Skip to content

Understanding UK PE curricula

In the UK and internationally, the subject of physical education (PE) has remained relatively unchanged and continues to be associated with the development of sport skills and physical health (Kirk, 2010). However, this persistent manifestation of PE has continued to be criticised for being neoliberal (Evans, 2014), gendered (Camacho-Miñano et al., 2021) and ableist (Evans & Penney, 2008).

As a team of educational researchers from across the UK (England, Northern Ireland, Scotland and Wales), we carried out a comparative analysis of the PE curricula from the four nations to explore this further (Gray et al., 2021). This comparative approach allowed us both to highlight common features that persist across different contexts, and to illuminate points of difference – drawing attention to areas of the curriculum where change might be possible. This blog post presents some of the key findings from this analysis.

Comparing curricula

Our comparative analysis of each curriculum revealed three main themes – uncovering similarities and differences in terms of:

  1. How the concept of health (and wellbeing) is articulated/understood
  2. The prevalence of performance discourse
  3. The level of pedagogical guidance offered

For example, in Scotland and Wales, the term ‘health and wellbeing’ is presented as a holistic and broad concept, encompassing social, emotional, mental and physical wellbeing. However, in Northern Ireland, this view narrows towards a public health discourse as pupils progress to key stage (KS) 4 (14–16 years), while such discourse is evident consistently in the English curriculum from KS1 to KS4 (5–16 years). Interestingly, none of the PE curricula are dominated by health discourses, despite the curriculum area of ‘Health and Wellbeing’ being significant in both Scotland and Wales. Instead, for all countries, except Wales, there is considerable reference to a discourse of performance, where learning motor skills and engaging in competitive sports appear (and continue) to be the primary function of PE. In relation to pedagogical guidance, in Scotland, England and Northern Ireland (KS1 and KS2, 6–11 years) explicit reference to pedagogy is limited, requiring teacher professional judgement for curriculum enactment. Contrastingly, in Wales, there is explicit guidance provided for teachers, focusing on leadership, cooperation and engaging with pedagogical principles and practices.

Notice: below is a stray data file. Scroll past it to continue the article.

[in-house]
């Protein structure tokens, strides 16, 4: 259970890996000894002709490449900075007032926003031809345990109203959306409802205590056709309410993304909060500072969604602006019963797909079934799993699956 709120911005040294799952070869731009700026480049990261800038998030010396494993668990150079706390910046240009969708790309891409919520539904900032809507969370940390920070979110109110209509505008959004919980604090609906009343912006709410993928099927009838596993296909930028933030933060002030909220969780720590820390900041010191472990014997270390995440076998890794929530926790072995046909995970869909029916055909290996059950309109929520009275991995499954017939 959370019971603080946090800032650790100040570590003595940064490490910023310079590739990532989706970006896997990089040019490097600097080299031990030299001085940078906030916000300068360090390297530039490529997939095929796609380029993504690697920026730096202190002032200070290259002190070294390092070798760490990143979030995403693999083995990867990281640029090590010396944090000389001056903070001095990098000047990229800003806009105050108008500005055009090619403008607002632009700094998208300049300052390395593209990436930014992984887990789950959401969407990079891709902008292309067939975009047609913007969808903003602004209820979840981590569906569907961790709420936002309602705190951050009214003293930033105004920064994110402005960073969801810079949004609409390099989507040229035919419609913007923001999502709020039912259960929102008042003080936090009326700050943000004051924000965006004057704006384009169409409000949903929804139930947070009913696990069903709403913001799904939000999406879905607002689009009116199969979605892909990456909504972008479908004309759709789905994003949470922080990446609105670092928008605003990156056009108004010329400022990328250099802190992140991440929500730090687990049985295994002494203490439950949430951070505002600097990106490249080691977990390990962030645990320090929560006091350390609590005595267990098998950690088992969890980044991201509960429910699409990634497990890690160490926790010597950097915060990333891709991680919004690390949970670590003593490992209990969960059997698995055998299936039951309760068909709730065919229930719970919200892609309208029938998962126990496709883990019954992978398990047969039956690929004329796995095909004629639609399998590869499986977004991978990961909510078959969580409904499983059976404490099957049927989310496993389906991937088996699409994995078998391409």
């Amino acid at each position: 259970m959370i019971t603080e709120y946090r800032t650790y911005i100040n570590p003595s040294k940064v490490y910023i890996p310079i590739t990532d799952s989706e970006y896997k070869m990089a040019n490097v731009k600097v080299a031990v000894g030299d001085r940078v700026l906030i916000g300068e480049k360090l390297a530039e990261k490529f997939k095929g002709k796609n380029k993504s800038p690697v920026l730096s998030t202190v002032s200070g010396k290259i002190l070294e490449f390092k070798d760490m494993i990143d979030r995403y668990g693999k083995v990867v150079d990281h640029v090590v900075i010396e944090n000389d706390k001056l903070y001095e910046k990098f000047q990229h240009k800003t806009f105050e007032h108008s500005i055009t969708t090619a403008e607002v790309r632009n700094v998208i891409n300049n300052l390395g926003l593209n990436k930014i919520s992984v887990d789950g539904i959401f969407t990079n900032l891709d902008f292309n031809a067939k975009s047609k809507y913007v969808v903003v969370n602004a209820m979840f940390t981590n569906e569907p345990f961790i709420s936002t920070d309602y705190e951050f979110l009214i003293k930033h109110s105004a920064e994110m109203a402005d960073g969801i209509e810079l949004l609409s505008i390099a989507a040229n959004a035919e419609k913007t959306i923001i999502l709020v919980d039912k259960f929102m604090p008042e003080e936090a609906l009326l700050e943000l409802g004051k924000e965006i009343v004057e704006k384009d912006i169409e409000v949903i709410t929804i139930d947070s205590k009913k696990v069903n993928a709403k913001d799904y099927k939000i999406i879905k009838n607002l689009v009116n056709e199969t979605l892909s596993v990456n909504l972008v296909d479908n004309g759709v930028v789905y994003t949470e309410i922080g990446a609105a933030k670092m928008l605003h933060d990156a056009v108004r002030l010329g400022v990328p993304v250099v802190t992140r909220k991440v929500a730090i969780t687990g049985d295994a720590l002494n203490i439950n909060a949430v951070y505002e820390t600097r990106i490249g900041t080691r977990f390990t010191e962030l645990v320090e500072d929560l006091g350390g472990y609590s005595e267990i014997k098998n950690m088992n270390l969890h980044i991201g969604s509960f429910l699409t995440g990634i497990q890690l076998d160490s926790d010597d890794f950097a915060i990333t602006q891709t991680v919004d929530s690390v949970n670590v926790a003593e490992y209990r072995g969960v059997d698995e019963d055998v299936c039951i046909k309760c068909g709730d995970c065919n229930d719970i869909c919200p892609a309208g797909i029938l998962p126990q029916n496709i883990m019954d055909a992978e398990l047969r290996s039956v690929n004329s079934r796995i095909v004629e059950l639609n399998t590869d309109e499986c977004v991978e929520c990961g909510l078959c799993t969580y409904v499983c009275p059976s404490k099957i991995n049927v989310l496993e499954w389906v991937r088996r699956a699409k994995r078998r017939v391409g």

Cross-border curriculum learning

Through our comparative analysis of UK PE curricula, we identified several areas of divergence and convergence that provide useful opportunities for cross-border learning. For example, identifying the different ways in which health is conceptualised – both within and across curricula – encourages debate about how health is (or should be) understood in PE and what this means for the (health) practices of teachers and their pupils. Furthermore, with the exception of Wales, results revealed that a discourse of performance continues to dominate, which has been associated with PE practices that privilege some and marginalise others (Kirk, 2010).


‘Identifying the different ways in which health is conceptualised – both within and across curricula – encourages debate about how health is (or should be) understood in PE and what this means for the (health) practices of teachers and their pupils.’


Cross-border reading of curricula not only highlights this issue but also presents an opportunity to explore why a performance discourse dominates and its misalignment with, for example, contemporary physical cultures, formal and informal physical activity engagement, and broader conceptualisations of ability in PE (Kirk, 2010; O’Connor & Penney, 2020). It also raises an interesting question about what PE looks like (or will look) in Wales if a performance discourse does not dominate? Indeed, this is the premise of our future research, where we aim to bring together PE teachers from across the four nations of the UK to pose questions and to engage in cross-border curriculum conversations. These conversations may lead to more critical understandings of curriculum, generate new ideas, strengthen teacher voice, and place teachers in a better position to contribute to – and enact – future curriculum developments. Such endeavours are, we argue, extremely important, particularly in the context of a shifting and variable UK curriculum landscape.


Camacho-Miñano, M. J., Gray, S., Sandford, R., & MacIsaac, S. (2021). Young women, health and physical activity: Tensions between the gendered fields of physical education and Instagram. Sport, Education and Society.

Evans, J. (2014). Neoliberalism and the future for a socio-educative physical education. Physical Education and Sport Pedagogy, 19(5), 545–558. 

Evans, J., & Penney, D. (2008). Levels on the playing field: The social construction of physical ‘ability’ in the physical education curriculum. Physical Education and Sport Pedagogy, 13(1), 31–47. 

Gray, S., Sandford, R., Stirrup, J., Aldous, D., Hardley, S., Carse, N., Hooper, O., & Bryant, A. (2021). A comparative analysis of discourses shaping physical education provision within and across the UK. European Physical Education Review.  

Kirk, D. (2010). Physical education futures. Routledge.

O’Connor, J. P., & Penney, D. (2020). Informal sport and curriculum futures: An investigation of the knowledge, skills and understandings for participation and the possibilities for physical education. European Physical Education Review, 27(1), 3–26.